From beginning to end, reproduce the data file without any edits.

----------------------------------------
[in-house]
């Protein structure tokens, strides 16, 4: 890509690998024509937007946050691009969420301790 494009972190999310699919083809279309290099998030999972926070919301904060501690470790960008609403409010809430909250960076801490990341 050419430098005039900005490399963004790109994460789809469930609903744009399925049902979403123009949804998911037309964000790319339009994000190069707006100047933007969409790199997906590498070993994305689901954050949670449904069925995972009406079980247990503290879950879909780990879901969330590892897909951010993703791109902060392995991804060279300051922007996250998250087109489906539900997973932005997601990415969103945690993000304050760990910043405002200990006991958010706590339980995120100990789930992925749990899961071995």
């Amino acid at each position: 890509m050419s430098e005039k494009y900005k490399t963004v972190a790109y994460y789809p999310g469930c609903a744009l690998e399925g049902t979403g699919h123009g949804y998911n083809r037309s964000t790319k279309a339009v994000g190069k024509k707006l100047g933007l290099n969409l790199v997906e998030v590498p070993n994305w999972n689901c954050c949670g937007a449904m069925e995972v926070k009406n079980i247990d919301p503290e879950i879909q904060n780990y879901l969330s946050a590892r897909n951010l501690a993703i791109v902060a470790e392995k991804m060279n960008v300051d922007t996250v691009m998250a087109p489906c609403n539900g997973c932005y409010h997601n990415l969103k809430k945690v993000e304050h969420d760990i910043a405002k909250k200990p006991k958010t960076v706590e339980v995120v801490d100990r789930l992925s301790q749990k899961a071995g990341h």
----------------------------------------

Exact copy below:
[in-house]
């Protein structure tokens, strides 16, 4: 890509690998024509937007946050691009969420301790 494009972190999310699919083809279309290099998030999972926070919301904060501690470790960008609403409010809430909250960076801490990341 050419430098005039900005490399963004790109994460789809469930609903744009399925049902979403123009949804998911037309964000790319339009994000190069707006100047933007969409790199997906590498070993994305689901954050949670449904069925995972009406079980247990503290879950879909780990879901969330590892897909951010993703791109902060392995991804060279300051922007996250998250087109489906539900997973932005997601990415969103945690993000304050760990910043405002200990006991958010706590339980995120100990789930992925749990899961071995």
């Amino acid at each position: 890509m050419s430098e005039k494009y900005k490399t963004v972190a790109y994460y789809p999310g469930c609903a744009l690998e399925g049902t979403g699919h123009g949804y998911n083809r037309s964000t790319k279309a339009v994000g190069k024509k707006l100047g933007l290099n969409l790199v997906e998030v590498p070993n994305w999972n689901c954050c949670g937007a449904m069925e995972v926070k009406n079980i247990d919301p503290e879950i879909q904060n780990y879901l969330s946050a590892r897909n951010l501690a993703i791109v902060a470790e392995k991804m060279n960008v300051d922007t996250v691009m998250a087109p489906c609403n539900g997973c932005y409010h997601n990415l969103k809430k945690v993000e304050h969420d760990i910043a405002k909250k200990p006991k958010t960076v706590e339980v995120v801490d100990r789930l992925s301790q749990k899961a071995g990341h």